note 1: that index is usize and starts at 0 as in:

a[0] // 1
b[0] // "hello"
c[0] // "repeat_me"
d[0] // []

REPHRASE_ME: Array indexing starts at 0 and bounds checking is done at runtime. Bounds checking is used to prevent accessing memory that is out of bounds, for instance, trying to access the element after the end of an array.

note 2: Arrays are fixed size. Its element count can not be changed. mut only the elements mutable. We use Vectors for dynamic sized collections.

Tuples

fixed-size ordered list of elements of different(or same) data types

let a = (1, 1.5, (true, false), ‘a’, “Hello, world!”);

Mutability

Safety and easy concurrency being a primary reason for Rust, variables are Immutable by Default, hence the term Variable bindings is often used.

To make Variable bindings mutable, an explicit use of the keyword mut is mandatory.

Operators

Arithmetic Operators : + - * / %

Note + is also used for array and string concatenation

Comparison Operators : == != < > <= >=

Logical Operators : ! && ||

Bitwise Operators : & | ^ << >>

Assignment and Compound Assignment Operators

Type Casting Operator : as

Scope and Functions

Scope

Block scope is delimited by { between } or a module (source file)

Function

REPHRASE_ME: Functions are declared with the keyword fn ▸ When using arguments, you must declare data types. ▸ By default functions return empty tuple (). If you want to return a value, return type must be specified after ->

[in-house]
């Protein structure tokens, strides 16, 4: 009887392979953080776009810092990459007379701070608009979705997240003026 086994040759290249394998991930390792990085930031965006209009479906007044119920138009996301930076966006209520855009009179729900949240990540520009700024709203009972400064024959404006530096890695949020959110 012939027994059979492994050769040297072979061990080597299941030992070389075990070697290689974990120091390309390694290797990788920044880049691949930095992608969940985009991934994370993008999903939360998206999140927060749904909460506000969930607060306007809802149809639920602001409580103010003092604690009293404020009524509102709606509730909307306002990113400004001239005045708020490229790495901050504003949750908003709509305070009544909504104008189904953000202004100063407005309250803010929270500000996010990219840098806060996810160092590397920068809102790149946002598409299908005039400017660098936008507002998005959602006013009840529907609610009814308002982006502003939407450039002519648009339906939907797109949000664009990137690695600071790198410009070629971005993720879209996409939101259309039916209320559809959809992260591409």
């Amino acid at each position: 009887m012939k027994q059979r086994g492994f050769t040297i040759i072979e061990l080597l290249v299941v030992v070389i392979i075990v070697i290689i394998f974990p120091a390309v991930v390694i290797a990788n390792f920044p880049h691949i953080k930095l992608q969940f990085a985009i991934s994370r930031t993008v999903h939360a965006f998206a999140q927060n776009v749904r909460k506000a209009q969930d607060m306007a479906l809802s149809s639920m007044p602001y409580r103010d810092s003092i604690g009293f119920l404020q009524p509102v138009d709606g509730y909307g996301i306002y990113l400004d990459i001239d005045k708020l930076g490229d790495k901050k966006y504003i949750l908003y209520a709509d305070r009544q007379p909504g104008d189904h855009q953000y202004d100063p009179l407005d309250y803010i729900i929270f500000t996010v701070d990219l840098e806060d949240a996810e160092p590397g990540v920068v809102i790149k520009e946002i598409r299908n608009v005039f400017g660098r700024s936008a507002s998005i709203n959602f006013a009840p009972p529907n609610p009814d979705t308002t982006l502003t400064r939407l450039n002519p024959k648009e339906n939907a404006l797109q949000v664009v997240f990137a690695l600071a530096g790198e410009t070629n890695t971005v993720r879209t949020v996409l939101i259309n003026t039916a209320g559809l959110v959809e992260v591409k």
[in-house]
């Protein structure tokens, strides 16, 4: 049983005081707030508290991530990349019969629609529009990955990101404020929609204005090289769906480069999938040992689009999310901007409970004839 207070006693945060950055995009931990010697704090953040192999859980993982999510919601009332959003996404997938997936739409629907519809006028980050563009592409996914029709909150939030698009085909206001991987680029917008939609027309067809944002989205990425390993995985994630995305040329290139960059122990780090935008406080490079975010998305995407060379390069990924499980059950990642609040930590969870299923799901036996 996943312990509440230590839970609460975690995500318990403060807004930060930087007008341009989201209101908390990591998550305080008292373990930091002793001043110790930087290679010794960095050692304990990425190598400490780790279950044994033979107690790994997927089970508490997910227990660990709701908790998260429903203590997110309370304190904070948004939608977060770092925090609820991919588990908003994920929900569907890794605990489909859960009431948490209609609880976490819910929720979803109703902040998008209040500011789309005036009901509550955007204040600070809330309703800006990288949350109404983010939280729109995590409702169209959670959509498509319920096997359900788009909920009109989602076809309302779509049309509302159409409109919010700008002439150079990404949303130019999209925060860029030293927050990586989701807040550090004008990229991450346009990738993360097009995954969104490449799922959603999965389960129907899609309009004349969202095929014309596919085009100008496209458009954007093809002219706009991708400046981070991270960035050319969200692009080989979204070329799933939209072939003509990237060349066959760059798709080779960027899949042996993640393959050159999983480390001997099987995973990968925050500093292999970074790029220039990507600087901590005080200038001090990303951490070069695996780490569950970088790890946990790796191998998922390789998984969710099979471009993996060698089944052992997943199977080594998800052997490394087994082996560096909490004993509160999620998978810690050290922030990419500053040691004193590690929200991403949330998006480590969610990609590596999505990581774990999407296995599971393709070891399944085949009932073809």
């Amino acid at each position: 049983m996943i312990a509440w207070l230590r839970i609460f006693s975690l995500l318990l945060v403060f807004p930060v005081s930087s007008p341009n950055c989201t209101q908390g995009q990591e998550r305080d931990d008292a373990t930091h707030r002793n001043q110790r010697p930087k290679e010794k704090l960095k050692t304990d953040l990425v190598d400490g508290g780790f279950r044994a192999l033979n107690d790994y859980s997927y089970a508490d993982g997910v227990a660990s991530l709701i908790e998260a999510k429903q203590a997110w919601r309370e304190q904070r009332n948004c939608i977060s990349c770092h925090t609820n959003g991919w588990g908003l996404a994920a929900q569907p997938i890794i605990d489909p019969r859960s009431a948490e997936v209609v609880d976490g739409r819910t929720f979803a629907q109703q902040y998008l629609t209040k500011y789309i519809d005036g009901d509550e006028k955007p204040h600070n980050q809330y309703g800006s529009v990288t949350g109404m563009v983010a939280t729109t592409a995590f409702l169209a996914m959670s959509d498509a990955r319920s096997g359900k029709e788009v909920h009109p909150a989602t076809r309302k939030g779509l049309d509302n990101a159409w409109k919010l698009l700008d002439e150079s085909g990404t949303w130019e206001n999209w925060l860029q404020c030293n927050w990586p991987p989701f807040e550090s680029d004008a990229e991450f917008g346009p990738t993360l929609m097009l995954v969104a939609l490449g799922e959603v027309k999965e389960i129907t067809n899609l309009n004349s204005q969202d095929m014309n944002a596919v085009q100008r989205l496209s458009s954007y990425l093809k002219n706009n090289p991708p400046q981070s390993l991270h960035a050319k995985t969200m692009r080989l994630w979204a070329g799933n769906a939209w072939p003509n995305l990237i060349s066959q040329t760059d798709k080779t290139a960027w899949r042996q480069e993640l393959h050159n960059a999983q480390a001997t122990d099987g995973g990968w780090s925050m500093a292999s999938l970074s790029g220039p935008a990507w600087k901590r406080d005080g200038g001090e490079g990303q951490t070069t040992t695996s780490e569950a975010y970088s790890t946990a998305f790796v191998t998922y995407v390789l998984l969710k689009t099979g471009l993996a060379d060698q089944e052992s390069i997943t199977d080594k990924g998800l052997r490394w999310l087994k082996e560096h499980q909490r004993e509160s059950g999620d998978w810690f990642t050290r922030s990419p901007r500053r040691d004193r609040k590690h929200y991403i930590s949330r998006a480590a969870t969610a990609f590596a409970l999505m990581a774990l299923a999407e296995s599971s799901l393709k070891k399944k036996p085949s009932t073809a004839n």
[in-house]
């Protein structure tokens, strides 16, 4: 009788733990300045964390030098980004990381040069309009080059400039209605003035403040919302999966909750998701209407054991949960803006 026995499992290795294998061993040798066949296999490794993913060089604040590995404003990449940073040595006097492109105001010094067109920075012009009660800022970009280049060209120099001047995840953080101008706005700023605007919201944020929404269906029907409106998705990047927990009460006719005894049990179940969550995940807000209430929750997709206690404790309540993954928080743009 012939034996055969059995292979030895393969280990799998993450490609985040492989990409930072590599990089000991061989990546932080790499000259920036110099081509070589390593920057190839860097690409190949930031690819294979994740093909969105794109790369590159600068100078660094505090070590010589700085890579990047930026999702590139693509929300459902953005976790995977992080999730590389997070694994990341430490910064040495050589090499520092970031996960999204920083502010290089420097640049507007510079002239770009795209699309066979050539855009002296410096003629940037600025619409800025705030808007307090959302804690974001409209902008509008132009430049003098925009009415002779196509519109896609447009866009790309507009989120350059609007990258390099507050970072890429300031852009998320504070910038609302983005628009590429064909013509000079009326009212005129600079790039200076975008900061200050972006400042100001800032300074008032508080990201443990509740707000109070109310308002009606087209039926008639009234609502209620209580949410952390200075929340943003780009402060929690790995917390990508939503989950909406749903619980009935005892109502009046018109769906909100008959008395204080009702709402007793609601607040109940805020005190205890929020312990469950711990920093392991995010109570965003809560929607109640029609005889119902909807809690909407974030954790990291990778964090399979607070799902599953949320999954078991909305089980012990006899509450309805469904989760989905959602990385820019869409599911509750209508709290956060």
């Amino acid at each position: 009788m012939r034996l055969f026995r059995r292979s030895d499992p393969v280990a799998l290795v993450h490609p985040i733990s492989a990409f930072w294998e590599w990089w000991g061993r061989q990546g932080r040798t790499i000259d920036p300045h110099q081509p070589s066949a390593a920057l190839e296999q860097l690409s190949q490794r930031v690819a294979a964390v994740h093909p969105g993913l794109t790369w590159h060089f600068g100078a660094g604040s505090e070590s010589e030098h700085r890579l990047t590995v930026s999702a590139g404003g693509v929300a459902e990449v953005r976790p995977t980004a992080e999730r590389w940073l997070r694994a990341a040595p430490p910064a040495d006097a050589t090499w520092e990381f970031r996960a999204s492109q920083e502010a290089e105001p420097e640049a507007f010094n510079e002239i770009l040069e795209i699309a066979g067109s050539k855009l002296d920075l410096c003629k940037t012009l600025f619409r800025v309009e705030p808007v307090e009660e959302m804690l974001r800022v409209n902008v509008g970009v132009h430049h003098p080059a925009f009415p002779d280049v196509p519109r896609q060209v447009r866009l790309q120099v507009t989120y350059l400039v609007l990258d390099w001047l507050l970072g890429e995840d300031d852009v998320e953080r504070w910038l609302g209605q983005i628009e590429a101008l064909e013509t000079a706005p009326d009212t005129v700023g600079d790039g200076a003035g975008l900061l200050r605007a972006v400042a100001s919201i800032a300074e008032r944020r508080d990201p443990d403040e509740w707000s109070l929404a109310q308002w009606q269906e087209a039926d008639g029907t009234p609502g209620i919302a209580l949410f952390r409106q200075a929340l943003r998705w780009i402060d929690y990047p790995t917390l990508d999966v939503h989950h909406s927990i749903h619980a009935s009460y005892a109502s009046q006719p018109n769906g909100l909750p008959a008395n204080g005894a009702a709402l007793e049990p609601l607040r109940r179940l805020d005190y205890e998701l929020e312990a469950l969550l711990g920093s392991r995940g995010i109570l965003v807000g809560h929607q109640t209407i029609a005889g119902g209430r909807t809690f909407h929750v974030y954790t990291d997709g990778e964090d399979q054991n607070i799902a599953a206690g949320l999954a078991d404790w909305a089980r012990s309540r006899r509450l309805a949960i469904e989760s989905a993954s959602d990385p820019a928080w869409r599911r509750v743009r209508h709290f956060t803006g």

Const

Constants have a global scope and represent values that cannot be changed.

const PAY: f32 = 65.0;

Ownership and Borrowing

Slice

Slices let you reference a contiguous sequence of elements in a collection rather than the whole collection._the_book
REPHRASE_ME: A slice is a view into a contiguous sequence: it can be a view of the whole array, or a part of it.

let a = [10, 20, 30, 40, 50];
let first_and_second_elem = &a[0..3]; // [10, 20]
let another_way_first_and_second_elem = &a[..3]; // [10, 20]
let third_to_last_elem = &[2..]; // [30, 40,50]
let the_fifth_element = &a[4]; // [50]

borrow checker

Flow Control

Conditional

if - else if - else
match

Repetitions

loop
while
for

Use the for loop over elements of an iterator, a conviniant structure to access the elements of a collection or sequence of values.

rustc

Stack and Heap Memory

Strings, Vectors

Struct and Enum

Type system

Traits and Methods

Option Result

Option Error

Action time

Type this code listing and correct it until you get the following output

3 + 1 = 4
14 + 1 = 15
15 + 1 = 16
19 + 1 = 20
// filename: add_one_to_an_integer.rs                                     ➊     ❶
//
// USAGE 
//      Compile with:  
//            rustc add_one_to_an_integer.rs
//      Run with:     
//            ./add_one_to_an_integer


/// Increment by one                                                           ❷
/// Expect an integer, returns an integer
///
/// asserteq!(4, add_one_to_an_integer(3)); 
///
fn add_one_to_an_integer(val: i32) -> i32 {
    val + 1
}


fn main() {
    let input = vec![3,14,15,19];                                           ❻
    
    for i in input.iter() {
        println!("{} + 1 = {}", i, add_one_to_an_integer(*i) );             ❽
    }
    
}

/* --- OUTPUT
3 + 1 = 4
14 + 1 = 15
15 + 1 = 16
19 + 1 = 20
*/